Migration Patterns of the Prothonotary Warbler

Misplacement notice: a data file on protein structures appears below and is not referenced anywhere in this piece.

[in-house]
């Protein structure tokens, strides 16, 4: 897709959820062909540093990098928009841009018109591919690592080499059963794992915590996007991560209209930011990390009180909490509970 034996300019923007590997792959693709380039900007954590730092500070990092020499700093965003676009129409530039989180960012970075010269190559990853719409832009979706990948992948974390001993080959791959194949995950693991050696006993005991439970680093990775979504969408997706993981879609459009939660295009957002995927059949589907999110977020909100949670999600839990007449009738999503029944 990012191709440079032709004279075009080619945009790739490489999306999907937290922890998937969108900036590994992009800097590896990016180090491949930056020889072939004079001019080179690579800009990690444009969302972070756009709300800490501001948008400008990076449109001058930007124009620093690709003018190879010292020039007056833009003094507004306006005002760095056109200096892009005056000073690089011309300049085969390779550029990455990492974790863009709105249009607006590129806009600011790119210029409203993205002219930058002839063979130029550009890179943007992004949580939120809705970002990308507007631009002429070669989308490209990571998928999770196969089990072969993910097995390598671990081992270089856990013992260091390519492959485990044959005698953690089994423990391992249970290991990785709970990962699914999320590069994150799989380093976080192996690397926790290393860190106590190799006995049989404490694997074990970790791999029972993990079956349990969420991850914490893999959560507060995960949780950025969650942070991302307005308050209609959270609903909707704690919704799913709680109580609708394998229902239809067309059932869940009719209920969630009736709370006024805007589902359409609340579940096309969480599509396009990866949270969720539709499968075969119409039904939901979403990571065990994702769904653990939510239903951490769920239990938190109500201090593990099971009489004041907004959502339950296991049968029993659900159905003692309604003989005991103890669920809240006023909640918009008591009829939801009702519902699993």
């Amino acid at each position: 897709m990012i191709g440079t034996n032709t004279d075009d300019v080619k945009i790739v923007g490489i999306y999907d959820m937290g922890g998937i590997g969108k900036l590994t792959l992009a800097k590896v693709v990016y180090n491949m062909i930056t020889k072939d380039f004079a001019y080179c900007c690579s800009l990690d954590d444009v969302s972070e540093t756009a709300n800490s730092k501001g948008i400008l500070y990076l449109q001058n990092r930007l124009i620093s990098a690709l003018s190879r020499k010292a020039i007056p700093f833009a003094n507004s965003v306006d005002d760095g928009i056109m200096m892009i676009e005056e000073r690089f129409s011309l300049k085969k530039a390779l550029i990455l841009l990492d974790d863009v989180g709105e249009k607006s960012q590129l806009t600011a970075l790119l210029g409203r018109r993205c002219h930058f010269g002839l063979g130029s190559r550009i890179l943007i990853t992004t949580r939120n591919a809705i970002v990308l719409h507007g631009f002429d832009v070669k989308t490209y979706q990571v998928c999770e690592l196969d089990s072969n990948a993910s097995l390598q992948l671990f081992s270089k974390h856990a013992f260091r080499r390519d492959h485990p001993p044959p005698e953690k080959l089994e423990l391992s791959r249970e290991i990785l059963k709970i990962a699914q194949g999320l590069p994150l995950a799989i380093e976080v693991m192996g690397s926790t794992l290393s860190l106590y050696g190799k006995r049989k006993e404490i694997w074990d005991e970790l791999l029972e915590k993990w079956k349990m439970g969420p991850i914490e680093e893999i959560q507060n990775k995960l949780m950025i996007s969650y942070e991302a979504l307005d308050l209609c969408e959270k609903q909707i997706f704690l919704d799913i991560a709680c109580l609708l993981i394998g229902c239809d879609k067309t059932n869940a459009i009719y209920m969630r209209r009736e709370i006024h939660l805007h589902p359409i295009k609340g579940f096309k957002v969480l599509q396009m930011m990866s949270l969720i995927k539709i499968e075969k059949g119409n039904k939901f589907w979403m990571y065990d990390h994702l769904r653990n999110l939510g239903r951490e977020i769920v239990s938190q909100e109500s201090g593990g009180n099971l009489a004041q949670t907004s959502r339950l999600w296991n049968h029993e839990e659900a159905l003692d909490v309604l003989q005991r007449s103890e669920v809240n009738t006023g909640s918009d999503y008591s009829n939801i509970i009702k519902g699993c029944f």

Prothonotary warblers have strong site fidelity. Although they have a large nesting area in the US, individual birds return to the place of their birth. Males stake out a territory and fill cavities with moss, tempting females to use them. But after mating, the female chooses the actual nesting site and constructs the nest, using moss, cypress needles, leaves, and other materials, usually laying 4-6 eggs. At Beidler, researchers band warblers and have documented that some birds use the exact same nesting cavity year after year. The success they have in rearing babies without losing them to snakes, raccoons and other predators appears to strengthen their allegiance to a particular site. Imagine flying thousands of miles to wintering grounds in Central and South America then making a return flight to the exact same hole in a cypress knee the following year.